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Film to tell singer's life story

For Kathryn Calder, the filmmaking process meant reliving the death of her mother from ALS

Victoria's Kathryn Calder is known for being one of the most well-adjusted, evenkeeled musicians going.

So when a documentary team approached her with plans to tell the story of her life in and outside of music, she was taken aback, to say the least.

Her co-operation in the documentary, currently being helmed by Victoriaborn, Vancouver-based filmmaker Brent Hodge, meant Calder would have to relive certain difficult ordeals, in particular the death of her mother, Lynn Calder, from Amyotrophic Lateral Sclerosis (Lou Gehrig's Disease) in 2009.

"I really had to think about whether I wanted to do it," the 30-year-old said. "It took me at least two weeks of, 'Can I do this? Am I capable of doing this?' to decide. But it was more important to me that this story gets told. I wanted to help people who are going through this."

Hodge will continue shooting tonight during a sold-out Calder concert in the Old Town section of the Royal B.C. Museum.

The event, which coincides with Lou Gehrig Appreciation Day, will feature Calder's numerous musical allies, from members of Immaculate Machine to Todd Fancey and Kurt Dahle, two of her current bandmates in the Juno Award-winning group the New Pornographers.

That the concert encapsulates more than a decade of musical evolution makes perfect sense to Calder.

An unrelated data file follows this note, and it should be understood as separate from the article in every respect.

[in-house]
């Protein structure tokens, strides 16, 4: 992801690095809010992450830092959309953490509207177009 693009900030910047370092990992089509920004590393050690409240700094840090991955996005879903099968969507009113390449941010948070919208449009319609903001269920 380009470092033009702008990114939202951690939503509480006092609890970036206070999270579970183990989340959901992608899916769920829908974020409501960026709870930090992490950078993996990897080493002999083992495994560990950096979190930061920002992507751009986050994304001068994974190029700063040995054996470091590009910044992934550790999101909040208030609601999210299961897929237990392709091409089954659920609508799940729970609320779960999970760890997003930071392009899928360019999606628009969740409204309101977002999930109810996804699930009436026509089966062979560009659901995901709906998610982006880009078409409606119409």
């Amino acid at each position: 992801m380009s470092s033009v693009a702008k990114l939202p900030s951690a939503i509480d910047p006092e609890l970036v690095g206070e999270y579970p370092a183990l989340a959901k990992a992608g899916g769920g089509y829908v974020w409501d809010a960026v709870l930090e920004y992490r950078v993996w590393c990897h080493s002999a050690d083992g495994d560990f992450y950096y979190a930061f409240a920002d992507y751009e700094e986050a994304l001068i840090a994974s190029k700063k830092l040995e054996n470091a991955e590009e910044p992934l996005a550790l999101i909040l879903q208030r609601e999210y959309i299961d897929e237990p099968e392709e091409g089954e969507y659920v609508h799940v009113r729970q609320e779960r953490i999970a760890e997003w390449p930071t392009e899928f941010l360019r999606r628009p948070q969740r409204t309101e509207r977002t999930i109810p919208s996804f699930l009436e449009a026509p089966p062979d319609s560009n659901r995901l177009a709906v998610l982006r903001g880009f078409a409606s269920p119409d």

She couldn't have come this far in life, or tackled such emotional hurdles, without help from those around her, she admits.

Calder's professional life was put on hold while she cared for her mother during her long illness, out of which came two critically acclaimed recordings, 2010's Are You My Mother? and 2011's Bright and Vivid.

The latter was voted onto the long list for this year's Polaris Music Prize, one of the most prestigious awards in Canadian music.

The documentary will not wrap up until October, but already it has helped Calder cope with the loss of her mother, with whom she was very close.

"I have had to come to terms with a lot of things that I think are really healthy, like mortality and perspective on life," she said. "On some levels, I am probably a wiser person for it."

Hodge - who won raves for Winning America, his 2011 documentary about Vancouver group Said the Whale - was brought on board by Montreal-based co-producers Matt Stotland and Casey Cohen of nonprofit music charity Yellow Bird Project.

Calder designed a fundraising T-shirt for Yellow Bird two years ago, with proceeds going to the ALS Society of B.C.

When Stotland and Cohen learned why that was Calder's charity of choice, the idea of a documentary was born.

For a filmmaker, there are almost too many twists to mention, Hodge said, from Lynn Calder's search for her birth family (she was adopted) to her discovery that musician Carl Newman was her biological brother.

Newman, who is Calder's uncle, is now her bandmate in the New Pornographers. "That alone is just one act of the story," Hodge said.

The team has been shooting Calder's current and former bandmates across Canada and the U.S., in addition to ALS experts, for the past two months. Hodge hopes the film will open a dialogue about the subject, if not Calder's remarkable life.

"It's unbelievable that it is a real story, and not a TV movie."